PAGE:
Whenever health insurance reform is seriously considered as a legislative issue and not just as a campaign trail talking point, people crawl out of the woodwork to affect the agenda for their own ends. American citizens who favor government-run single-payer systems vie for legislative clout with those who like the current privatized system, and the debate has ignited the libertarians who feel government involvement in health care can only hurt ordinary people - especially a law mandating that everyone buy in or pay a tax penalty. On all sides of this issue, too, are lobbyists seeking to harness the power of the electorate to further their own ends - most of them employed by insurance providers, but some who ally with activist organizations as well. Given the current political climate, it's important to remember that these issues don't exist in a vacuum of ideological purity; health care costs continue to rise, and the means by which we obtain coverage for health care are flawed at best. Most importantly, the way we handle health insurance affects real people. One of those people is a young man named Jerome Mitchell.
Mitchell, now 25 years old, bought his own health insurance at age 17 via a company called Fortis (now known as Assurant Health). Less than a year later, he was diagnosed with HIV and given a life expectancy of about four years without treatment. Soon after receiving that diagnosis, Mitchell was informed by Fortis that his policy had been dropped. Seeking to find the cause of the policy cancellation, Mitchell attempted numerous times to contact Fortis, even enlisting the help of his case worker and an attorney. No response was forthcoming from the insurance company, so Mitchell filed suit against them.
The information which came out of the trial proceedings was chilling. Rescission, a tactic by which insurers investigate customers with terminal illnesses to establish grounds for canceling their policies to reduce costs, has long been in practice. Rescission efforts by insurers are rarely warranted; the California Department of Managed Health Care examined a random sampling of 90 such cancellations by Anthem Blue Cross in 2007 and found that none of those policy rescissions were legal. In the case of Fortis, however, something even more sinister was going on. Fortis maintained a company policy of targeting every HIV patient on their enrollment list with a rescission investigation, even going so far as to build specific algorithms into their internal databases which automatically alerted their auditors to new HIV diagnoses. They employed a firm closed-door policy in their review process, keeping no records of minutes or votes and concealing the identities of all persons involved in the rescission process. Strangely, commonly available information which was accessible for other rescission records was missing or willfully omitted by Fortis in their records regarding Jerome Mitchell's policy.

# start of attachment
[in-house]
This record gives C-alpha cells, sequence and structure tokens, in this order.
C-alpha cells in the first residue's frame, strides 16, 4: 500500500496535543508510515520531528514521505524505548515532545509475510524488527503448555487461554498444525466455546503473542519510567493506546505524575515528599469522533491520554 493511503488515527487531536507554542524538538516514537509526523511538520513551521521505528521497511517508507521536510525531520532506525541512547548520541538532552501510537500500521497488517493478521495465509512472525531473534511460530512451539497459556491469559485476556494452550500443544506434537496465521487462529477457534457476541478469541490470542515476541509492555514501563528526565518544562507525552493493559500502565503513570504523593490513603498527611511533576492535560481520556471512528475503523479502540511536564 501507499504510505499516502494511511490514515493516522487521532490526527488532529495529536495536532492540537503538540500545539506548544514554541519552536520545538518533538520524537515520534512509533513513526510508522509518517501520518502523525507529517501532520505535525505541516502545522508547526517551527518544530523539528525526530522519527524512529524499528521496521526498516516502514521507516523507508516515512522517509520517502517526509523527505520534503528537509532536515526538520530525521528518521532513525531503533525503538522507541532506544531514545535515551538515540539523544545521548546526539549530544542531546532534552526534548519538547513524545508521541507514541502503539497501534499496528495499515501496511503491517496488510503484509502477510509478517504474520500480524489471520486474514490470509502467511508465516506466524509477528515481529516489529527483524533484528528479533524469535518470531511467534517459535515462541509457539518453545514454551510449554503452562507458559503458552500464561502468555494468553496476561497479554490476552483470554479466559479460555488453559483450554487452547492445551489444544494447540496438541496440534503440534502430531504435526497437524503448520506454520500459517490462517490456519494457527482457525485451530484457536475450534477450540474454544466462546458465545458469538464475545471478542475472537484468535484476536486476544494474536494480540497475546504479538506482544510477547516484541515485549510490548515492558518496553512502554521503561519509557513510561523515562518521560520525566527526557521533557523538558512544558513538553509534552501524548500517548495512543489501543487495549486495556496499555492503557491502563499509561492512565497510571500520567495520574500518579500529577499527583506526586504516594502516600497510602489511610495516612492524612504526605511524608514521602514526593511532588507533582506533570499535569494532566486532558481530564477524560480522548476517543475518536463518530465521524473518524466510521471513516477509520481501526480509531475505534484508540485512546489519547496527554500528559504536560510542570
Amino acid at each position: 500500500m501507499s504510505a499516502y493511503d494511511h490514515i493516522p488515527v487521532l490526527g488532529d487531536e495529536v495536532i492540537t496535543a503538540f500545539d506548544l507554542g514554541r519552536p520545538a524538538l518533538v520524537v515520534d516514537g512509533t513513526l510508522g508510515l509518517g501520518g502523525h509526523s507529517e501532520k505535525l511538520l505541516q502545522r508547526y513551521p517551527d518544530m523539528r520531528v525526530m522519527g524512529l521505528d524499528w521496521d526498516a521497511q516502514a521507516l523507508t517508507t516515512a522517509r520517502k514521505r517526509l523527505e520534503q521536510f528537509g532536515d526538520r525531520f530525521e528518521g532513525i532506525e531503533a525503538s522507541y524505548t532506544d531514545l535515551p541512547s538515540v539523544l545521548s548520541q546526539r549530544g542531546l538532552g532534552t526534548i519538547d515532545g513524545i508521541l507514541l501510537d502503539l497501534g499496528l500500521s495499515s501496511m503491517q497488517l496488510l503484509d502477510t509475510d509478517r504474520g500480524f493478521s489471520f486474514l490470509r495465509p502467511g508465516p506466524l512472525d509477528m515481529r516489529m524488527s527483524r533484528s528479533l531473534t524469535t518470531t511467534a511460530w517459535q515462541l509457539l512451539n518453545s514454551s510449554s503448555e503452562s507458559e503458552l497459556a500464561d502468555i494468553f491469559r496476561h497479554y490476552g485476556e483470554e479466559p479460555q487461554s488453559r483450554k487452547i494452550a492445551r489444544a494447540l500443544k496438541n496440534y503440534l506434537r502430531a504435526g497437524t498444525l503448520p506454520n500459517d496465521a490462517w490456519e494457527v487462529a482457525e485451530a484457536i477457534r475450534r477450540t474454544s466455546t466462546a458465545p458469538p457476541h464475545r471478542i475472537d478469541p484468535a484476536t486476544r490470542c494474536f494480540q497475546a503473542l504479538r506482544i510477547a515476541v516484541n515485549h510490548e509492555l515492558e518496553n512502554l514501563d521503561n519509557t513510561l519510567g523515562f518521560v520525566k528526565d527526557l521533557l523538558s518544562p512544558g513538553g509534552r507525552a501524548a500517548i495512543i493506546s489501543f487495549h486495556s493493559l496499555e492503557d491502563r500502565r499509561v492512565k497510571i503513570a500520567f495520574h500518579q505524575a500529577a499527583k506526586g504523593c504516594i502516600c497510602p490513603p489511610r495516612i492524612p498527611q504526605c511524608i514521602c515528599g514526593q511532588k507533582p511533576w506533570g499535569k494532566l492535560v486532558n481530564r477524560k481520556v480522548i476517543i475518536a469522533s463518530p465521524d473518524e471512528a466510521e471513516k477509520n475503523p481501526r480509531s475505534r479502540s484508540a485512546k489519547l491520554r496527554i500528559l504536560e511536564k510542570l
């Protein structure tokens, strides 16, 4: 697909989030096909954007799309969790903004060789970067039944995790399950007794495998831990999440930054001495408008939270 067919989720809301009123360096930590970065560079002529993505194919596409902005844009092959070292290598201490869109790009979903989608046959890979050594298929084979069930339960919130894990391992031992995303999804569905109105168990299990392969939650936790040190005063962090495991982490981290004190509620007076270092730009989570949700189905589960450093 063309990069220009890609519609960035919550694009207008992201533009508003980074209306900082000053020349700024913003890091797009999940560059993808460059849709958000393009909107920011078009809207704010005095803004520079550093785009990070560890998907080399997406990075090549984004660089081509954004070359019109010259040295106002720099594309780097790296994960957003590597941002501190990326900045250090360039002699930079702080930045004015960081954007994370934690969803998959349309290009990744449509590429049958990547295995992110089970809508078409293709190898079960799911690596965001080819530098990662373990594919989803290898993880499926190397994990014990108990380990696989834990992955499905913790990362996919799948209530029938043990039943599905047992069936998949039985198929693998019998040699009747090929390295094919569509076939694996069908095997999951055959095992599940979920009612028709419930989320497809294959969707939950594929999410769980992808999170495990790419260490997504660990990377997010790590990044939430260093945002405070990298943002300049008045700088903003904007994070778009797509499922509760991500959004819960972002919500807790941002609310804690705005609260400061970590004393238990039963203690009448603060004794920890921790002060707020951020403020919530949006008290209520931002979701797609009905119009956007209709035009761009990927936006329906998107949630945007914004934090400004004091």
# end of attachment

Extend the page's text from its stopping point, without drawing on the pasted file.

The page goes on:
Most damning to Fortis's case in these proceedings was the fact that they based their decision to cancel Mitchell's policy on a note from a nurse in early 2002 around the time of his diagnosis which was accidentally misdated as 2001. The case auditor who reviewed Mitchell's file even noted that the note was probably erroneously dated and questioned whether it could be considered grounds for rescission. Fortis didn't seem to want to take the time to check it out; it was better for their bottom line to drop Mitchell on the flimsiest of pretexts.
While Jerome Mitchell managed to obtain a $10 million judgment against Fortis in 2009, this practice bodes ill for the rest of us. Mitchell played by the rules, enrolling in and paying premiums for health coverage and acting in good faith. The insurance companies don't seem to want to play by those rules. As the baby boomers climb in age and experience more potentially terminal health diagnoses, how many more people will be caught in the web of rescission over the next ten years? At the very least, industry regulation is warranted to prevent these abuses from happening again.